Barometer questionGeneral

  1. westbros

    westbros Well-Known Member

    I have a question about the S3's barometer capabilities. I installed Samsung's S Baro app (available through the More Services option in the app drawer), and this shows the barometric pressure and altitude above sea level. However I am not sure that the barometer sensor is working correctly. I live very close to a major UK airport and am familiar with aviation weather issues because of my involvement with flight simulators. S Baro is currently giving me a pressure reading of 994 hPa. However the current pressure report from the airport (less than 5 miles away) is 1004. So I have tried another barometer app from the Play Store, and this too is giving me a reading of 994. The error is clearly not coming from the app.

    Does anybody know how the phone's barometer sensor can be calibrated? There are no options for this in the S Baro app.


  2. Crafty

    Crafty Well-Known Member

    As far as I know the barometer reading is (at least partly) based on a calculation . I think I saw a warning about this in S Baro..
  3. Ballymoss

    Ballymoss Well-Known Member

    A difference of 1004 to 994 is roughly 1%. I'd expect an airport to have the latest high tech equipment but I would say that if the barometer on a smartphone differs by only 1% that is pretty good?
  4. westbros

    westbros Well-Known Member

    It may be 1% if you base it on a range of atmospheric pressure starting at zero (presumably a vacuum?!!). However such conditions do not exist on this planet, and the standard range would be roughly 950 to 1050 hPa (even Hurricane Katrina had a pressure of only 920 hPa). This means that a difference of 10 hPa would equate to an error of around 10% which is rather less acceptable. A difference of 10 hPa makes a huge difference in the weather and has a big impact on the altitude readings - it suggests that you are nearly 300 ft higher above sea level than you really are. Obviously this app would not be used for serious navigation, but you ask any pilot would he would think about having his altimeter incorrectly set when he is trying to land his plane!!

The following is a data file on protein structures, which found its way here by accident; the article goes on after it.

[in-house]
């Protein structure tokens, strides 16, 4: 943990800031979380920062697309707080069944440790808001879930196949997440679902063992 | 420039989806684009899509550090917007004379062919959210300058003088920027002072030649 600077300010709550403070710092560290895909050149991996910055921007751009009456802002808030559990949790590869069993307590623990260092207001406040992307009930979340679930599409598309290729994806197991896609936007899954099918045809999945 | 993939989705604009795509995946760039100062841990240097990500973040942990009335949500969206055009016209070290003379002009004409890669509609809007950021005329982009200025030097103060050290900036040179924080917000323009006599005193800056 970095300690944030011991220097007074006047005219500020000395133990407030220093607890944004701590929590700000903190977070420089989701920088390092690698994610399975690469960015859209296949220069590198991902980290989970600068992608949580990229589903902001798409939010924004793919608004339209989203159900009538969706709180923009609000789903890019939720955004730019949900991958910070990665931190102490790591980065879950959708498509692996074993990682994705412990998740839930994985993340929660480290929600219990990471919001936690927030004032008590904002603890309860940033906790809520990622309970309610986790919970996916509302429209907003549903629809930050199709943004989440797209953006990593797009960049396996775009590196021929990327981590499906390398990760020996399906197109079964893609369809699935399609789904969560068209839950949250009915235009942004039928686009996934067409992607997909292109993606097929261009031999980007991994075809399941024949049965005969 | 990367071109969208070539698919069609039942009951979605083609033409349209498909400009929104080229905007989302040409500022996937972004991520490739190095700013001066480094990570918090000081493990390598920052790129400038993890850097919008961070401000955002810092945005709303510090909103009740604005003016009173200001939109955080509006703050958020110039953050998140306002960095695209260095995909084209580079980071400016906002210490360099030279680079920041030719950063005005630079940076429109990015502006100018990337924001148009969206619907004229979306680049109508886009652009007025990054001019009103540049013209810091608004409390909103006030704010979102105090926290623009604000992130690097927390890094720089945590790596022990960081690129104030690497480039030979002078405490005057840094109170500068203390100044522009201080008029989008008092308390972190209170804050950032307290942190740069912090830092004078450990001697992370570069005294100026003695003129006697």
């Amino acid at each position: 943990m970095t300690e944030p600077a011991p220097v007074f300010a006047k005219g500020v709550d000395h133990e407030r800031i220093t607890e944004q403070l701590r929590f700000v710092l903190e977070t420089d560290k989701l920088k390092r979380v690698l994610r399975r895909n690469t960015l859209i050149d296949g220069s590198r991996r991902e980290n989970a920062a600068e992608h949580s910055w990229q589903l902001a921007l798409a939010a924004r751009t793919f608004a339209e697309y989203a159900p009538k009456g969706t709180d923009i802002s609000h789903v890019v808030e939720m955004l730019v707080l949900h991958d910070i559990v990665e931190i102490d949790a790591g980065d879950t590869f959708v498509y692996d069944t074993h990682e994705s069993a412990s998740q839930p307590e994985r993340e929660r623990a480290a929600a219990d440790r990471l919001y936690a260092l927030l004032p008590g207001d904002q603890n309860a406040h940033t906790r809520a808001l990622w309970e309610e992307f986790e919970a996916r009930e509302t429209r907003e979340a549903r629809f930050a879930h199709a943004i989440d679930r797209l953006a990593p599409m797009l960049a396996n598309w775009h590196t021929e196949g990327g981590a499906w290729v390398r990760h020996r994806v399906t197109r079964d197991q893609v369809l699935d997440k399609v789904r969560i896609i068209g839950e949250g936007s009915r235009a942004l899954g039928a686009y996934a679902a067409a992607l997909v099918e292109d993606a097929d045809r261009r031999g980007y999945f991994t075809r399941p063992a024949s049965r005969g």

I have now found another app Barometer HD which allows you to calibrate the barometer to give a correct pressure reading and consequently a correct altitude. It is free in the Play Store.
  5. axelj

    axelj New Member

    in case you get the pressure from the airports metar (ie. 1016 qnh) its the airports actual qnh level. this is the virtual pressure calculated down to sea level, not its pressure at the airport level. which means that the qnh pressure should be the pressure at sea level at the moment where the airport is located. a pilot knows the height level of an airport (for example 1800 feet). the rough formula is about 1 hpa per 30 feet in midrange temperatures. a pilots altimeter (when he got the qnh from a nearby airport on radio transmission or airport atis) should show 1800 feet when adjusted to 1016 hpa qhn in the moment he lands his plane.

    so if you get a 1004 pressure from an airport metar report, this means that the pressure of 1004 hpa is the actual one at sea level, not at the actual airports level. if your sgs3 reads 994 hpa in this moment i would guess that your phone is about 300 feet above sea level then ((1004-994)*30), because every hpa means about 30 feet. but still it depends on the current temperature and humidity. my sgs3 works perfectly when i do all the math. the baros are pretty well calibrated in the manufacturing process and as far as i know it can show a altitude difference of only 13 centimeters, which is quite good!

    to see your current altitude above sealevel with automatic metar updates for your smartphone i would suggest the app "sensitve barometer" from the play market (its a perfect app, easy to use, free and without any ads in it!). so you dont have to do all the math for yourself and can clearly read your current altitude. you only have to type in the nearest airports icao-code for the app. please keep in mind that metar reports are generated every 2 hours, where the actual pressure could be a different one within the range of a few feet. (which does'nt really bother me since my landings are the worst you've ever seen :D )

    hope this helps a bit. cheers :)
    liteon163 likes this.
  6. axelj

    axelj New Member

    this could be some interesting read for you.
    we tested the sgs3 in flight with a glider as we use it for
    navigation. there are also some links within the article about
    the pressure sensor of the sgs3.

    google translation (not perfect though!):


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